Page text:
Diwali (or Deepavali) is the five-day festival of lights from India, celebrated by over a billion people all over the world. The festival, which coincides with the Hindu New Year, celebrates new beginnings and the triumph of good over evil and light over darkness. Like Christmas, many gifts are exchanged between family and friends leading up to Diwali. And though we advocate a life of minimalism, we understand that there are some formalities and traditions which can just be unavoidable. We have therefore prepared a small list of our favourite eco-friendly gifts! And yes, these are plastic-free!
We recently had the privilege of helping Emma furnish her brand new yoga studio in Takapuna. Emma has taken great care to minimise the footprint of Flourish Yoga. And here she shares with us a few tips to make the studio a more environmentally sustainable space.
‘Drink water from a copper vessel to reap its numerous health benefits.’ If you grew up in India, chances are you got this piece of advice from a grandparent, yogi, doctor or Ayurvedic practitioner. Copper is an essential trace mineral that is vital to human health. Our bodies cannot synthesize copper. We need to get it from dietary sources.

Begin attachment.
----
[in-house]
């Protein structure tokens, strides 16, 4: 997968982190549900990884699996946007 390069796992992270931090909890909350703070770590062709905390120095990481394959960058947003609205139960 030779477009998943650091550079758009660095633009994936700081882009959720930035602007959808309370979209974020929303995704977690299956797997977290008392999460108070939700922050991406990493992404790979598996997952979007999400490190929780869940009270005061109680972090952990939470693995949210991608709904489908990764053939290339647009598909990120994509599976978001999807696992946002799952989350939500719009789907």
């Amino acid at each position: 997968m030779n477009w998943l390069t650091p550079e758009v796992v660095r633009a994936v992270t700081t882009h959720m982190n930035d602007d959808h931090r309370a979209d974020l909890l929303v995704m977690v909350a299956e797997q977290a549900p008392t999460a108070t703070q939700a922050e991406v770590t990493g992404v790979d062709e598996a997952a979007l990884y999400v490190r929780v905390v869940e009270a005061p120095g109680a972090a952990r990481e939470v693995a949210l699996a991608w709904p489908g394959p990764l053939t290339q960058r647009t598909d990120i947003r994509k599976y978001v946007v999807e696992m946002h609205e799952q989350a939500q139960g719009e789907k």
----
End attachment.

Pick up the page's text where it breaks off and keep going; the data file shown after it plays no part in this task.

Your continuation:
An unintended hiatus from yoga is a common experience; life is busy, schedules are tight and it can be challenging to carve out time to get to the studio. And yet we all know that once we get there and find our flow, it is always worth it. So here are five ways that will hopefully inspire you to get back on the mat.
Ayurvedic literature recommends tongue scrapers being made from copper, silver, gold, tin or brass. But why do people still use copper tongue scrapers instead of more modern alloys such as stainless steel? And why does copper reign supreme among all the other metals? Find out about copper's ancient uses from its use in Greece to treat skin infections to its use in Egypt to disinfect wounds and accelerate healing.